Tuesday, July 1, 2008

Tuesday's Words; Sunday's Words

What a difference a day makes 5 days make, Dear Gentle Reader(s).  Last Tuesday, David Brooks, writing in The New York Times opined that Mr. Bush's "surge" is working, no matter what his critics might say.

"But before long, the more honest among the surge opponents will concede that Bush, that supposed dolt, actually got one right."

That was June 24.

The web site for WTOPnews.com published this on June 29, from an article by Hamze Hindawi, working for the Associated Press: 

RADWANIYAH, Iraq (AP) - Capt. David N. Simms wanted the tribal sheiks to have no doubts _ the $500,000 his unit spends every month to pay and equip local tribesmen to keep peace here will soon run out and they had better be ready when it's gone.

Um...might we think about that a little?  So, while there is some quiet in Baghdad--what with ethnic cleansing of certain residential areas and all--no need for bombs when your sectarian enemies have left--in Radwaniyah, a little less than half way to Falujah, the U.S. Army is spending $500,000 a month to pay and equip "local tribesmen" to keep the peace? 

It turns out that the "surge" is only one small part of the reduction in violence in Iraq.  $500,000 a month buys a lot of cooperation.  And a similar program exists in other areas of Iraq--we are funding the Sons of Iraq; we are equipping the Sons of Iraq (sound familiar?).  Exactly how much peace these programs buy we'll know at the end of the year when the money runs out and some of the Sons of Iraq we've equipped wind up unemployed and armed.

Brooks does not mention one other salient fact about troop levels prior to January 2007.  General Shinseki called for 500,000 (there's that number again) "boots" on the ground prior to the March 2003 invasion.  He was summarily disregarded and ignored.  An Army study of the Iraqi planning, reported at the same web site on June 30, indicated that planning for the occupation called for many more American troops than were provided:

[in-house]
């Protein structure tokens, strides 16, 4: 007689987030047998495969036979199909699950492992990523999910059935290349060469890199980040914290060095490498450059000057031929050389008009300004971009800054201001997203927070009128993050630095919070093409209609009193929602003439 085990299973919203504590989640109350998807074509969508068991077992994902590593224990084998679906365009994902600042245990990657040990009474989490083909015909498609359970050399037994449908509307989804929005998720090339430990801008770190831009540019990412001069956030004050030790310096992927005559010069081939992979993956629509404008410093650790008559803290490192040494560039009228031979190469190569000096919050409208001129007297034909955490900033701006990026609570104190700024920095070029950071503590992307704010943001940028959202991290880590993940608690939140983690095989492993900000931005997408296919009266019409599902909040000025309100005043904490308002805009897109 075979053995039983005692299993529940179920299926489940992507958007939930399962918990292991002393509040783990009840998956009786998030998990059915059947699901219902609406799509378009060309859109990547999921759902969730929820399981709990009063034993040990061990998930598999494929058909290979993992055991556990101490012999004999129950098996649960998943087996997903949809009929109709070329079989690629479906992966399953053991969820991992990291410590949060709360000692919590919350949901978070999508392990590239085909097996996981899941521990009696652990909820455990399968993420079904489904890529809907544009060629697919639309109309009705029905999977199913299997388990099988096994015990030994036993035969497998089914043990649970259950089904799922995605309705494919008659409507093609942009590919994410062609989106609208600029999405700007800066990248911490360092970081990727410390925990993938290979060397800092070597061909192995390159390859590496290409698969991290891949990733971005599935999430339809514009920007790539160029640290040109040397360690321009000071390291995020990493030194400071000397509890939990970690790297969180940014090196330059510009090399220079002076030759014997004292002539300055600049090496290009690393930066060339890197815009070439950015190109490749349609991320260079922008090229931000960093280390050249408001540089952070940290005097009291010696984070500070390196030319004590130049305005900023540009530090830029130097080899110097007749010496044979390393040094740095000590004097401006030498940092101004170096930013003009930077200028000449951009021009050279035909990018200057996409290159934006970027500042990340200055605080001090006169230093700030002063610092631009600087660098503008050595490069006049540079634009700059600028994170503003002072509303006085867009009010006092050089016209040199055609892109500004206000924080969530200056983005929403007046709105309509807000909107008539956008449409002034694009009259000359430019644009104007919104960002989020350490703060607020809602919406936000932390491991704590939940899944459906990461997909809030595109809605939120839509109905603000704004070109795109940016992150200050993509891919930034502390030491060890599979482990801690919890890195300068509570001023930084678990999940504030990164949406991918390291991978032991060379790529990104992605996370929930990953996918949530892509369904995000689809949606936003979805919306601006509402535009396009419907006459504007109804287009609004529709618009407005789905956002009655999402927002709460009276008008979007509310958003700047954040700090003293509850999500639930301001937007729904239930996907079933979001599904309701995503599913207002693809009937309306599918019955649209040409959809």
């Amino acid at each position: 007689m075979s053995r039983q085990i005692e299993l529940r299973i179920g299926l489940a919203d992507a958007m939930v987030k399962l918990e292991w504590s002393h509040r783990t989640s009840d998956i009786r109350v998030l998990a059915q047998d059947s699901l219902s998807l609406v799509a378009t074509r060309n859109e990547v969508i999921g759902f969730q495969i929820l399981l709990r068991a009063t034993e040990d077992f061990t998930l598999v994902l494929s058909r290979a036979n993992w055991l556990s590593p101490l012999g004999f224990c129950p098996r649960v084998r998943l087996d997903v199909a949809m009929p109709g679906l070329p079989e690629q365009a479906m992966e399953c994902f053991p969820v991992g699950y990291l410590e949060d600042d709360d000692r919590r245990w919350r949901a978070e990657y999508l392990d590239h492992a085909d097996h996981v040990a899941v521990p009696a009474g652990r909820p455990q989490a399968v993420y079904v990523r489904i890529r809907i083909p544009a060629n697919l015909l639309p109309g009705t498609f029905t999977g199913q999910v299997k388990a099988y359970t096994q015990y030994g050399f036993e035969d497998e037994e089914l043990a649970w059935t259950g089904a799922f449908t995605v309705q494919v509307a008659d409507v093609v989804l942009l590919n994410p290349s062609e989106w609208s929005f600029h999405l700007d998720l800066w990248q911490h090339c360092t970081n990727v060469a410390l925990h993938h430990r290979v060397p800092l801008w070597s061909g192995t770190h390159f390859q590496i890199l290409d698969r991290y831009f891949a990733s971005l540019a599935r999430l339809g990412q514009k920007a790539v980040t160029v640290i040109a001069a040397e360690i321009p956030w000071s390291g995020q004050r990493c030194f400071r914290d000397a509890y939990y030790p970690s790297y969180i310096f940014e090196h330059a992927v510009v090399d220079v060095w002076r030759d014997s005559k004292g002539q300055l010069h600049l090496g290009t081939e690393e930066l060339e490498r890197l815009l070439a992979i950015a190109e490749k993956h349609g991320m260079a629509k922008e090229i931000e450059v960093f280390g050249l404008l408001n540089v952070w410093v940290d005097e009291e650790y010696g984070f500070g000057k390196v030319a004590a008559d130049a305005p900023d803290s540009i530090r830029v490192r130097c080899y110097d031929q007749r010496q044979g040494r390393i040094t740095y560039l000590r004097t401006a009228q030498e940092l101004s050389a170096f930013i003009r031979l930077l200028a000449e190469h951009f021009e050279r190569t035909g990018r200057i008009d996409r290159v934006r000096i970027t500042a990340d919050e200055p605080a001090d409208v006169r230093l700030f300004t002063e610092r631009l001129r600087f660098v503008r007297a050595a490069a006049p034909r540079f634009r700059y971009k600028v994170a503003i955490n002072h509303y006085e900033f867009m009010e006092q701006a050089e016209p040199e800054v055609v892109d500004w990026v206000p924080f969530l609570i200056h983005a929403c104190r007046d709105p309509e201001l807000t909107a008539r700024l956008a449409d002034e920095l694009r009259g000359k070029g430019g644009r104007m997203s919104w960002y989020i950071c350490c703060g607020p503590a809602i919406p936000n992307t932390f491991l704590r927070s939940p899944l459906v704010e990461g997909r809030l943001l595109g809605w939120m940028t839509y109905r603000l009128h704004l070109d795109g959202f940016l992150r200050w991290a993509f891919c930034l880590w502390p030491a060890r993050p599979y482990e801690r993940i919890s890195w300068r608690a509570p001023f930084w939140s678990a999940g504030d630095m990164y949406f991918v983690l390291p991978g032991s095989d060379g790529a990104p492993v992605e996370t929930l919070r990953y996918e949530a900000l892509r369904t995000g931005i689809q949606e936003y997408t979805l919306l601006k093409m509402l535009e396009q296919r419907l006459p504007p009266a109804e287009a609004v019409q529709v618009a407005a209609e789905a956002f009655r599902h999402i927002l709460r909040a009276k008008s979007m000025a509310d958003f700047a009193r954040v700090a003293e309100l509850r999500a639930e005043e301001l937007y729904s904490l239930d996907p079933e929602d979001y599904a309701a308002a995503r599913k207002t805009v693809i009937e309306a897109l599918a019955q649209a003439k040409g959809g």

Planners in the Iraq headquarters said 300,000 troops would be needed for the occupation. Even before the invasion, some planners had called for 300,000 troops to be sent for the invasion and occupation.

Immediately after the invasion, the American planners in Iraq, looking ahead to the occupation called for 300,000 troops; even before the invasion, some had called for 300,000 troops--Shinseki supporters, doubtless; no wonder they were ignored.

At some point Brooks will have to ask himself just exactly what did Mr. Bush get right?  A poorly planned and therefore incompetently executed occupation led to a desperate step which only worked, as far as we can determine, because the situation had deteriorated so badly, and whether or not it will ultimately be successful we won't know for many more months.  So Bush orders 30,000 troops into Baghdad.  1/10th of what planners indicated would be needed, almost 4 years too late.

Republican die hards have often said that President Reagan "won" the Cold War.  That completely ignores the context of the beginnings and the middle of the Cold War.  President Truman laid the foundation.  Other presidents engaged the Soviets and contributed to that system's decline.  (And that also ignores Reagan's questionable decision to allow the Beirut Marine barracks bombing to go unpunished!--which was the first major shot in the "war on terror.")

Now Mr. Brooks is touting, albeit timidly, a success for Mr. Bush.  Not yet, Dave.  Best to keep your powder dry for a while longer.

Trust, but verify.


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